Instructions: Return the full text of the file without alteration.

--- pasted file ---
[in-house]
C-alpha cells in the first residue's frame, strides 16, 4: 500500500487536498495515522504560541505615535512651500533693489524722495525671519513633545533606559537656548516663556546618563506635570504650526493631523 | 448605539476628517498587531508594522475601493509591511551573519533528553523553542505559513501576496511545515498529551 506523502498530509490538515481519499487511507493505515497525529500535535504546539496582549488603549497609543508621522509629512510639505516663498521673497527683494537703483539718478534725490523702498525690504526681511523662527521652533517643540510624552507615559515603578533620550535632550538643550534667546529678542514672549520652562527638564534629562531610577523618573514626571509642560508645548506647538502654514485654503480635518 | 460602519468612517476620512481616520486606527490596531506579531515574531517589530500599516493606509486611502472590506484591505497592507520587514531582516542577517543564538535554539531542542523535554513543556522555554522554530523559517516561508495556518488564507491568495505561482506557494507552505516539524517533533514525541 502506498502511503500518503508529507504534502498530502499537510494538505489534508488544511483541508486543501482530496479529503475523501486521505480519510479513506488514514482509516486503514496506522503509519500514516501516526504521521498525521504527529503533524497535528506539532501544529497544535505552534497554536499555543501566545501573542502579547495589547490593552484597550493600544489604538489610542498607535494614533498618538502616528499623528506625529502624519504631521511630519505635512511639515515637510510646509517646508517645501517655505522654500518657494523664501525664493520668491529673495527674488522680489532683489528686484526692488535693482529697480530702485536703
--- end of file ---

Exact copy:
[in-house]
C-alpha cells in the first residue's frame, strides 16, 4: 500500500487536498495515522504560541505615535512651500533693489524722495525671519513633545533606559537656548516663556546618563506635570504650526493631523 | 448605539476628517498587531508594522475601493509591511551573519533528553523553542505559513501576496511545515498529551 506523502498530509490538515481519499487511507493505515497525529500535535504546539496582549488603549497609543508621522509629512510639505516663498521673497527683494537703483539718478534725490523702498525690504526681511523662527521652533517643540510624552507615559515603578533620550535632550538643550534667546529678542514672549520652562527638564534629562531610577523618573514626571509642560508645548506647538502654514485654503480635518 | 460602519468612517476620512481616520486606527490596531506579531515574531517589530500599516493606509486611502472590506484591505497592507520587514531582516542577517543564538535554539531542542523535554513543556522555554522554530523559517516561508495556518488564507491568495505561482506557494507552505516539524517533533514525541 502506498502511503500518503508529507504534502498530502499537510494538505489534508488544511483541508486543501482530496479529503475523501486521505480519510479513506488514514482509516486503514496506522503509519500514516501516526504521521498525521504527529503533524497535528506539532501544529497544535505552534497554536499555543501566545501573542502579547495589547490593552484597550493600544489604538489610542498607535494614533498618538502616528499623528506625529502624519504631521511630519505635512511639515515637510510646509517646508517645501517655505522654500518657494523664501525664493520668491529673495527674488522680489532683489528686484526692488535693482529697480530702485536703